Phish returned to the cozy confines of Madison Square Garden last night to finish up weekend one of their Baker’s Dozen residency, and left the audience shell-shocked after two incredible sets of music. Following Friday’s “Coconut” theme and Saturday’s “Strawberry,” spectacle, the tone had been set for the run, with an “anything-goes” vibe permeating throughout MSG. Phish harnessed that energy and excitement for Sunday’s “Red Velvet” theme and used it to put together arguably the most solid two-set performance of the summer (so far), with a pair of beloved Velvet Underground covers book-ending a night of red-themed lights and wild full-band improvisation around every corner.

When the lights went down and the band emerged from backstage, drummer Jon Fishman was notably missing. Instead of heading to center-stage, Trey Anastasio took Fishman’s seat at the drum kit. With the excitement for this show-opening quickly swelling, Fishman suddenly appeared–wearing a cape and a bishop’s hat, no less–waving incense at the crowd like a donut-clad Pope impersonator. To the delight of the audience, Page McConnell started the Sunday show by starting up the dreamy intro to the doubly-appropriate “Sunday Morning,” delivering on the “Red Velvet” theme immediately with thick red lighting for the beloved track from The Velvet Underground & Nico. Fishman performed the song with his typical off-center vocal delivery, and Mike Gordon gave the crowd some early theatrics with his cheesy powerslide aided bass solo, basking in the revelry of the Blessed Father Henrietta.

Anastasio and Fishman then returned to their normal places on stage for a typically-rocking version of “Axilla I,” which was followed by a funky reading of “Your Pet Cat,” a holdover from the band’s landmark Chilling, Thrilling Sounds of the Haunted House set from Halloween 2014. “Your Pet Cat” remains a fun one, taking the funkiest parts of “Tube” and inserting screaming cat sound effects. Lighting designer Chris Kuroda used “Your Pet Cat” as his first opportunity of the night to show off his new moving light rig, tilting the rig back and forth, seemingly toying with the room’s center of gravity. The new lights add an intriguing three-dimensional element to the band’s ever-changing production, and they’re getting better every night.

Just as “Your Pet Cat” finished, Anastasio cued up the jangly opening to “Back On The Train.” This version featured a patient jam, with Fishman shuffling away while Gordon pushed his bass rhythm in various different directions. Anastasio snuck in a “Streets of Cairo” tease before dropping some tension/release guitar stabs into the fray, leading to a blissful Type I peak. Gordon’s “How Many People Are You” was similarly blissful and glowing, a recurring theme that would return again and again throughout the night.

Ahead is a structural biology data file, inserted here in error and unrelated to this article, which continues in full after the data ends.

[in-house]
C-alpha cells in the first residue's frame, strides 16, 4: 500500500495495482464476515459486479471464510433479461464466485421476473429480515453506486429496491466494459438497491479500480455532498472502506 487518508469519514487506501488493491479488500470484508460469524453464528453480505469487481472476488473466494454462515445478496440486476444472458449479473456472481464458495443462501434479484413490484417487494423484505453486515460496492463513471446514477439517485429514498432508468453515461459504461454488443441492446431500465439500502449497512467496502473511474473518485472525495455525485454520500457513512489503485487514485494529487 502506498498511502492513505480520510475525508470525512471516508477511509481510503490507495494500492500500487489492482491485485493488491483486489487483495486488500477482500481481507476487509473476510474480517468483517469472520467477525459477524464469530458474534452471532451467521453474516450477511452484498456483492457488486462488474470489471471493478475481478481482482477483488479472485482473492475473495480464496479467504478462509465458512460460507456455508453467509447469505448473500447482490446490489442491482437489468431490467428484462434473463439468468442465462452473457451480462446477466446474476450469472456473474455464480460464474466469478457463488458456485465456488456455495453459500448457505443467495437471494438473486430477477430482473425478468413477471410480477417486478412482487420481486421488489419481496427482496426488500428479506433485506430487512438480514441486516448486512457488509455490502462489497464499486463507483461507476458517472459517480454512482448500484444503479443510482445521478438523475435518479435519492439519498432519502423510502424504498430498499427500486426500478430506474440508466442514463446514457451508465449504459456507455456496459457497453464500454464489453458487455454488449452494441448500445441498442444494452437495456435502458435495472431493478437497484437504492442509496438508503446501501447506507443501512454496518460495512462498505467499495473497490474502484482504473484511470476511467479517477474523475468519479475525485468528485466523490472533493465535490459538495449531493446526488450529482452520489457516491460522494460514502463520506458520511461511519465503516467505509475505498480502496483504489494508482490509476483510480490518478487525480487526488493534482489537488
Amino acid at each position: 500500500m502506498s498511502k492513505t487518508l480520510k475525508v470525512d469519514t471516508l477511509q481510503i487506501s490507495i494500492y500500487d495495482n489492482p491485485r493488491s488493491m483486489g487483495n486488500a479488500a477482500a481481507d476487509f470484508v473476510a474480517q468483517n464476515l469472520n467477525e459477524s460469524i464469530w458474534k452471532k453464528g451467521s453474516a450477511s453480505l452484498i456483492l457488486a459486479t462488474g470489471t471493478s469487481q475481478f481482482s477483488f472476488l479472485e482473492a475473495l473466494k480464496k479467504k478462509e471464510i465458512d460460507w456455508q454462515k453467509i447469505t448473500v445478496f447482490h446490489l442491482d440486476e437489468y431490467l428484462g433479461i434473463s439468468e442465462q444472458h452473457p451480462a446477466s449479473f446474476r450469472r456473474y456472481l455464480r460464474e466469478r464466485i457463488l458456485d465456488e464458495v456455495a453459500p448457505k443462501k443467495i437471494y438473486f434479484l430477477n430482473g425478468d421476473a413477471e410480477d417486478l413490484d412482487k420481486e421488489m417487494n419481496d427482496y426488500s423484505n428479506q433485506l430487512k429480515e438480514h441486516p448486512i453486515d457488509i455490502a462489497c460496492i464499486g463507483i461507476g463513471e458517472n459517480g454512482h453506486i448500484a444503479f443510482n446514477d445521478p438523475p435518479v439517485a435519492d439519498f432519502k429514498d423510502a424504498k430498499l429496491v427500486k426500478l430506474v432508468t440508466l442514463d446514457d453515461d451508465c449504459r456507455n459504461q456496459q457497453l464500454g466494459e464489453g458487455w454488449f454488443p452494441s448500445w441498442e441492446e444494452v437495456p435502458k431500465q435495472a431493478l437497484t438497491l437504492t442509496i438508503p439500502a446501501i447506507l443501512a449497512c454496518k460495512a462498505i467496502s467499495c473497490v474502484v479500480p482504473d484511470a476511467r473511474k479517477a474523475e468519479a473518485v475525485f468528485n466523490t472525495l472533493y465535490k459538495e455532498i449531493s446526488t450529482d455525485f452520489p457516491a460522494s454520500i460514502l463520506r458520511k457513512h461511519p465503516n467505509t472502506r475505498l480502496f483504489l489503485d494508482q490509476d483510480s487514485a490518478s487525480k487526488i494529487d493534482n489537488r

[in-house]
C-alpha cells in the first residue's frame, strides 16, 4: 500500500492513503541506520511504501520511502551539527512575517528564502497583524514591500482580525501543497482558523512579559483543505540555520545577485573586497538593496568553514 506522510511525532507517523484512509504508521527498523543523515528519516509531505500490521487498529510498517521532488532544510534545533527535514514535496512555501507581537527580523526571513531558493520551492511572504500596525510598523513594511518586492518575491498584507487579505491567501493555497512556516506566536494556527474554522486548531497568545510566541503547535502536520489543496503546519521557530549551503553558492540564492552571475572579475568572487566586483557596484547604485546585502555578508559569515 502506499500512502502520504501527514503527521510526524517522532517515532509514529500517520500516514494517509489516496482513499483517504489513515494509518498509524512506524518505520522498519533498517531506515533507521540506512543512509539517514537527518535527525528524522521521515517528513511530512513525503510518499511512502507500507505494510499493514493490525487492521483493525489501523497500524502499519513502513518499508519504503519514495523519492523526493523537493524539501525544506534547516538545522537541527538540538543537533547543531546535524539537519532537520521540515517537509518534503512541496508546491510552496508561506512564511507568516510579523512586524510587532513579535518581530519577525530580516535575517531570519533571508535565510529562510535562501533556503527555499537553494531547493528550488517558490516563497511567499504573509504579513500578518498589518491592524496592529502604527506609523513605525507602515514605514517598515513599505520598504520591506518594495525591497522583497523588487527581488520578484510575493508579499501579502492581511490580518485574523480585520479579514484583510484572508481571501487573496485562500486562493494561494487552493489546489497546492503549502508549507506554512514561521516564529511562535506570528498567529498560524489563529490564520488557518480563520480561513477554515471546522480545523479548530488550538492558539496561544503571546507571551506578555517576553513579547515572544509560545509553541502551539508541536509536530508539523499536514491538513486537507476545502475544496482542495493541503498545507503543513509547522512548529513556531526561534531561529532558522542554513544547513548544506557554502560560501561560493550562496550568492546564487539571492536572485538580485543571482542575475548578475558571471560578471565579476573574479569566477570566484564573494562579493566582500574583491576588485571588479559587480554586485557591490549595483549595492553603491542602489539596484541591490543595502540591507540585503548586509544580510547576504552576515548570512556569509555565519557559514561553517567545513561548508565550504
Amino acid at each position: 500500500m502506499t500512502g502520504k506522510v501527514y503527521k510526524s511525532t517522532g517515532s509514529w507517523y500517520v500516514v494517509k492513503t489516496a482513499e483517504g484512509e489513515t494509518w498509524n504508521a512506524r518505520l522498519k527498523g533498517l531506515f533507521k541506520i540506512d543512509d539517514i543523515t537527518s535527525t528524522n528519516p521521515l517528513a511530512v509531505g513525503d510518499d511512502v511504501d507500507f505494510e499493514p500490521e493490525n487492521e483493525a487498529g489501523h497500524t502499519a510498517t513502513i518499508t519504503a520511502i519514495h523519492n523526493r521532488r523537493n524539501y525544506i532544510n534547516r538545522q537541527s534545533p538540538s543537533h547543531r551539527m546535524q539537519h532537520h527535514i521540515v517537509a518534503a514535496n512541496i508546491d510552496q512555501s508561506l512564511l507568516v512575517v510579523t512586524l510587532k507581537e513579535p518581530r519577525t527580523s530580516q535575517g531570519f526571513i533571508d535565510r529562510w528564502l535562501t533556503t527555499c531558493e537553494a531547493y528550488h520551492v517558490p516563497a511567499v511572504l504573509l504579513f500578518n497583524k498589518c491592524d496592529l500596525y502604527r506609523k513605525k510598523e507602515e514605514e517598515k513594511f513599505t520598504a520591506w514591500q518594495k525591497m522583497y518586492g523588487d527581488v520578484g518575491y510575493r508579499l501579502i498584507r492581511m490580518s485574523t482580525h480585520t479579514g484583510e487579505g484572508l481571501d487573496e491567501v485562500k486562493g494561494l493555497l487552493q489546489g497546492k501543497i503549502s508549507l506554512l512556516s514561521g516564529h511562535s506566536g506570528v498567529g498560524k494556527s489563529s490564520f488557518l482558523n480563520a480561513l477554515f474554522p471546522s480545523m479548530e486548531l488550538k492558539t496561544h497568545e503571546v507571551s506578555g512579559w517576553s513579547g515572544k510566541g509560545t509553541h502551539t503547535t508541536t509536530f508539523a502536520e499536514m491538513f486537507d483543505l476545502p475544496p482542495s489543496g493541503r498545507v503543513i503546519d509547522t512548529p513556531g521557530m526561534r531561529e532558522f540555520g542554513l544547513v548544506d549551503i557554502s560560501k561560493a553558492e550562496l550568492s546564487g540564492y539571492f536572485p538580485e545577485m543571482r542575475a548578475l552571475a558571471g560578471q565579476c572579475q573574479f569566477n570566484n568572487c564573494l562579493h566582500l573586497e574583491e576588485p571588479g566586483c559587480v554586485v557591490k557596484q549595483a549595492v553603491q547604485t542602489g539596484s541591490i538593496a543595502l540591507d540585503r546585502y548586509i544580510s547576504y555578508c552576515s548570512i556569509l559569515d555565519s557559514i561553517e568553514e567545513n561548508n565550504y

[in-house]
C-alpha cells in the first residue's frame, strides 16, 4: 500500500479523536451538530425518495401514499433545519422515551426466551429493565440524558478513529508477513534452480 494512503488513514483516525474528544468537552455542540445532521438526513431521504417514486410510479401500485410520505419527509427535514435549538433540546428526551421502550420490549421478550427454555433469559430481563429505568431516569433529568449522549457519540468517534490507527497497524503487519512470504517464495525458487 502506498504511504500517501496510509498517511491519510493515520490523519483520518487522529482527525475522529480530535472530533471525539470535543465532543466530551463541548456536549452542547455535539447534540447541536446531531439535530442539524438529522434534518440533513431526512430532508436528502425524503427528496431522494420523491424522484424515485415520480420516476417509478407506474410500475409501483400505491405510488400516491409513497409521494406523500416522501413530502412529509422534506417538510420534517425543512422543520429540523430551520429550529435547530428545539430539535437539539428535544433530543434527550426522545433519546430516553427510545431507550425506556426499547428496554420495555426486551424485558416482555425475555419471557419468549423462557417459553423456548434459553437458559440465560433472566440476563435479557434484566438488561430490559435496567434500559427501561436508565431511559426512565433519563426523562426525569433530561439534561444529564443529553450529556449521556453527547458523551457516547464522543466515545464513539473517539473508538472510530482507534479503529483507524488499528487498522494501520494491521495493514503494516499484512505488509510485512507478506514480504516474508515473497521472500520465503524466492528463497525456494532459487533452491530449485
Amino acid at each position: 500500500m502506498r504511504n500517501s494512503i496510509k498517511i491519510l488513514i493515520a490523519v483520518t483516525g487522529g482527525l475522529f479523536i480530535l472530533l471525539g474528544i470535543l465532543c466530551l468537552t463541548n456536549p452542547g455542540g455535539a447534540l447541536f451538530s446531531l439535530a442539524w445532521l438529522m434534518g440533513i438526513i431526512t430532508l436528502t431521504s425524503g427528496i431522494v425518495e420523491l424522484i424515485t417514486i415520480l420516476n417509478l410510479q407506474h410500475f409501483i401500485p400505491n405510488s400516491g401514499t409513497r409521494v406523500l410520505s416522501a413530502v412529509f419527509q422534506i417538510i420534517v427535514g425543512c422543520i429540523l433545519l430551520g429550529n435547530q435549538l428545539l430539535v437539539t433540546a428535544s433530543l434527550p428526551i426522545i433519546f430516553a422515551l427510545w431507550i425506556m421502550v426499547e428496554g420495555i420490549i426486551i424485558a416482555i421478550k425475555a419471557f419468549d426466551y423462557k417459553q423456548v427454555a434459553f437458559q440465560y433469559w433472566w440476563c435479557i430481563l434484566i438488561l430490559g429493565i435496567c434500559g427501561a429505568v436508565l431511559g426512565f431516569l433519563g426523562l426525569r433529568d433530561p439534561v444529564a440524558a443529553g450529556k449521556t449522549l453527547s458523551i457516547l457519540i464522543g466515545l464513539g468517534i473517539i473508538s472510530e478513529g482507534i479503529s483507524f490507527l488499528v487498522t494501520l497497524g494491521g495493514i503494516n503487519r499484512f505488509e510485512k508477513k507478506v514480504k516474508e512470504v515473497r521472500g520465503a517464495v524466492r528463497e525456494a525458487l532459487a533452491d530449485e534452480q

“Glide” came next, busting out of storage for its first flight since August 2015, and the crowd collectively held their breath; it’s felt like a long time since Trey has really nailed the tune’s notoriously tricky guitar line. But Red managed to make it through the intro mostly unscathed, and the audience seemed to exhale in unison, pleasantly surprised. “Glide” isn’t what it used to be, but the complicated composition was played to the best of the band’s current abilities, and, in the end, they did the track justice, even making sure to pause during the song’s a capella finale to give the crowd an opportunity to roar with approval. They did exactly that, letting out excited howls across the arena.

Next up, the one-two punch of multi-sectional classics “Theme From The Bottom” and “It’s Ice” proved to be the climax of the first set. “Theme” was pure rock’n’roll, with Anastasio building his way towards a huge, screeching peak following a patient jam. “It’s Ice,” stretched out to 15+ minutes, and easily pushed its way into the realm of the best versions of the Anastasio/Marshall gem ever played–a perfect layer of “It’s Ice”-ing on the proverbial Red Velvet donut. The song’s typical funk breakdown was ditched for type II improvisation, complete with a dark, sci-fi vibe (something that Phish has been toying around with for the entire tour so far). McConnell leaned in on his synth pads as the rest of the band built up a minimalist groove, the reverberating tone and the understated blue/purple/white lights lending a cavernous texture to the jam, submerging the audience 20,000 leagues under the ice. Trey added a rhythmic, jazzy lead that shepherded the band towards a psych rock peak before rising to the surface for the song’s closing stanza. After a joyous run through the Big Boat standout “More,” Phish pulsated with love and light as they took their bows and walked off stage.

“It’s Ice”